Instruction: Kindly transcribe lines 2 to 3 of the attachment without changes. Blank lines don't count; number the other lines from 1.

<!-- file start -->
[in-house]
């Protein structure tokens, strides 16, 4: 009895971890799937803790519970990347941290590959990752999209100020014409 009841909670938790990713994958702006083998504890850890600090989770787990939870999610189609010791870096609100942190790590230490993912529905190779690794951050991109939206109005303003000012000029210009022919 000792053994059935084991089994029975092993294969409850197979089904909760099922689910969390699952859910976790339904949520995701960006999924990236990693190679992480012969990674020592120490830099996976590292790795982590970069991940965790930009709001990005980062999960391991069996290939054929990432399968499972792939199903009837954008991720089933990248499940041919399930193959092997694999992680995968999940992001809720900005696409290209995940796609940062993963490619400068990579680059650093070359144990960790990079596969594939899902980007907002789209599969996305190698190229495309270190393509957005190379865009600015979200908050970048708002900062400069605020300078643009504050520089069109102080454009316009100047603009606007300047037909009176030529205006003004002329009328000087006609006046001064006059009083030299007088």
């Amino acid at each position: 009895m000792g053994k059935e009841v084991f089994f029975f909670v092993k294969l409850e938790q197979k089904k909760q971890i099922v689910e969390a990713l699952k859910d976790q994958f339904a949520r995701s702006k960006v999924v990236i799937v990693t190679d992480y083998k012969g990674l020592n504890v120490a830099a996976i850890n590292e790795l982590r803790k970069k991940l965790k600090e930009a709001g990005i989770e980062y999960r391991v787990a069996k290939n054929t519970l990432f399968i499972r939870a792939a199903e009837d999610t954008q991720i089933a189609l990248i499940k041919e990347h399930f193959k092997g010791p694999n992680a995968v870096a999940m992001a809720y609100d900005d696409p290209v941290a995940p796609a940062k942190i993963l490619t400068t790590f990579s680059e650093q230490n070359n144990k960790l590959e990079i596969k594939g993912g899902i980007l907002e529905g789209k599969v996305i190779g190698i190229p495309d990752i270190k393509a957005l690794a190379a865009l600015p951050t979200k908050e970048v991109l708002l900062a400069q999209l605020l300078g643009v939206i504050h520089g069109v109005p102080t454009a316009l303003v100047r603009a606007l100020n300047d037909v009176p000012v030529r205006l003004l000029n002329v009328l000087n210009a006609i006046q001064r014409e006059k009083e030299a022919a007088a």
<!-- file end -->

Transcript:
């Protein structure tokens, strides 16, 4: 009895971890799937803790519970990347941290590959990752999209100020014409 009841909670938790990713994958702006083998504890850890600090989770787990939870999610189609010791870096609100942190790590230490993912529905190779690794951050991109939206109005303003000012000029210009022919 000792053994059935084991089994029975092993294969409850197979089904909760099922689910969390699952859910976790339904949520995701960006999924990236990693190679992480012969990674020592120490830099996976590292790795982590970069991940965790930009709001990005980062999960391991069996290939054929990432399968499972792939199903009837954008991720089933990248499940041919399930193959092997694999992680995968999940992001809720900005696409290209995940796609940062993963490619400068990579680059650093070359144990960790990079596969594939899902980007907002789209599969996305190698190229495309270190393509957005190379865009600015979200908050970048708002900062400069605020300078643009504050520089069109102080454009316009100047603009606007300047037909009176030529205006003004002329009328000087006609006046001064006059009083030299007088």
């Amino acid at each position: 009895m000792g053994k059935e009841v084991f089994f029975f909670v092993k294969l409850e938790q197979k089904k909760q971890i099922v689910e969390a990713l699952k859910d976790q994958f339904a949520r995701s702006k960006v999924v990236i799937v990693t190679d992480y083998k012969g990674l020592n504890v120490a830099a996976i850890n590292e790795l982590r803790k970069k991940l965790k600090e930009a709001g990005i989770e980062y999960r391991v787990a069996k290939n054929t519970l990432f399968i499972r939870a792939a199903e009837d999610t954008q991720i089933a189609l990248i499940k041919e990347h399930f193959k092997g010791p694999n992680a995968v870096a999940m992001a809720y609100d900005d696409p290209v941290a995940p796609a940062k942190i993963l490619t400068t790590f990579s680059e650093q230490n070359n144990k960790l590959e990079i596969k594939g993912g899902i980007l907002e529905g789209k599969v996305i190779g190698i190229p495309d990752i270190k393509a957005l690794a190379a865009l600015p951050t979200k908050e970048v991109l708002l900062a400069q999209l605020l300078g643009v939206i504050h520089g069109v109005p102080t454009a316009l303003v100047r603009a606007l100020n300047d037909v009176p000012v030529r205006l003004l000029n002329v009328l000087n210009a006609i006046q001064r014409e006059k009083e030299a022919a007088a």